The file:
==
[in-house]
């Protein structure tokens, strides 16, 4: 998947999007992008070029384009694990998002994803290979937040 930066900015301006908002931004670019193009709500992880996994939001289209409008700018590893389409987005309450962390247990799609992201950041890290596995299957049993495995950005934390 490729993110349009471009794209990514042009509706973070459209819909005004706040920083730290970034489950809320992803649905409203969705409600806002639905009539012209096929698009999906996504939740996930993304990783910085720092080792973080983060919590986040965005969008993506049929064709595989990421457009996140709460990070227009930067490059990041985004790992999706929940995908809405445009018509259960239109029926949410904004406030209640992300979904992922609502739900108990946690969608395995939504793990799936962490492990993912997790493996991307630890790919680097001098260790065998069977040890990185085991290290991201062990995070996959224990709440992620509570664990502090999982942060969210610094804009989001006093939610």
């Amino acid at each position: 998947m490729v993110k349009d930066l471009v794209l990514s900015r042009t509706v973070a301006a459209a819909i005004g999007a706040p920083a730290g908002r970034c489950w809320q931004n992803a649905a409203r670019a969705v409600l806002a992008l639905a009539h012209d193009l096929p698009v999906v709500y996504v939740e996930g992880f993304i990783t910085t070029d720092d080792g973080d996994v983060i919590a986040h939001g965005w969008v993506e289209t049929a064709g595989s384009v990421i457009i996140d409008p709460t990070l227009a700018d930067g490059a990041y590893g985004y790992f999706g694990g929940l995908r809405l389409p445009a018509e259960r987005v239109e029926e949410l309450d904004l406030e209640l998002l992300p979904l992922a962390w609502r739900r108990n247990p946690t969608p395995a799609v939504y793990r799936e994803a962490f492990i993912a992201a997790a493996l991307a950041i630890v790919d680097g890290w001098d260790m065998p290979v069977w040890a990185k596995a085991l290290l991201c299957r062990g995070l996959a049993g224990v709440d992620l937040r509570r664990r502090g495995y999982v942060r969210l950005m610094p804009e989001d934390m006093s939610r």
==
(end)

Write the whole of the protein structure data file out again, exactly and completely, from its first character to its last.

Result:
[in-house]
């Protein structure tokens, strides 16, 4: 998947999007992008070029384009694990998002994803290979937040 930066900015301006908002931004670019193009709500992880996994939001289209409008700018590893389409987005309450962390247990799609992201950041890290596995299957049993495995950005934390 490729993110349009471009794209990514042009509706973070459209819909005004706040920083730290970034489950809320992803649905409203969705409600806002639905009539012209096929698009999906996504939740996930993304990783910085720092080792973080983060919590986040965005969008993506049929064709595989990421457009996140709460990070227009930067490059990041985004790992999706929940995908809405445009018509259960239109029926949410904004406030209640992300979904992922609502739900108990946690969608395995939504793990799936962490492990993912997790493996991307630890790919680097001098260790065998069977040890990185085991290290991201062990995070996959224990709440992620509570664990502090999982942060969210610094804009989001006093939610």
């Amino acid at each position: 998947m490729v993110k349009d930066l471009v794209l990514s900015r042009t509706v973070a301006a459209a819909i005004g999007a706040p920083a730290g908002r970034c489950w809320q931004n992803a649905a409203r670019a969705v409600l806002a992008l639905a009539h012209d193009l096929p698009v999906v709500y996504v939740e996930g992880f993304i990783t910085t070029d720092d080792g973080d996994v983060i919590a986040h939001g965005w969008v993506e289209t049929a064709g595989s384009v990421i457009i996140d409008p709460t990070l227009a700018d930067g490059a990041y590893g985004y790992f999706g694990g929940l995908r809405l389409p445009a018509e259960r987005v239109e029926e949410l309450d904004l406030e209640l998002l992300p979904l992922a962390w609502r739900r108990n247990p946690t969608p395995a799609v939504y793990r799936e994803a962490f492990i993912a992201a997790a493996l991307a950041i630890v790919d680097g890290w001098d260790m065998p290979v069977w040890a990185k596995a085991l290290l991201c299957r062990g995070l996959a049993g224990v709440d992620l937040r509570r664990r502090g495995y999982v942060r969210l950005m610094p804009e989001d934390m006093s939610r």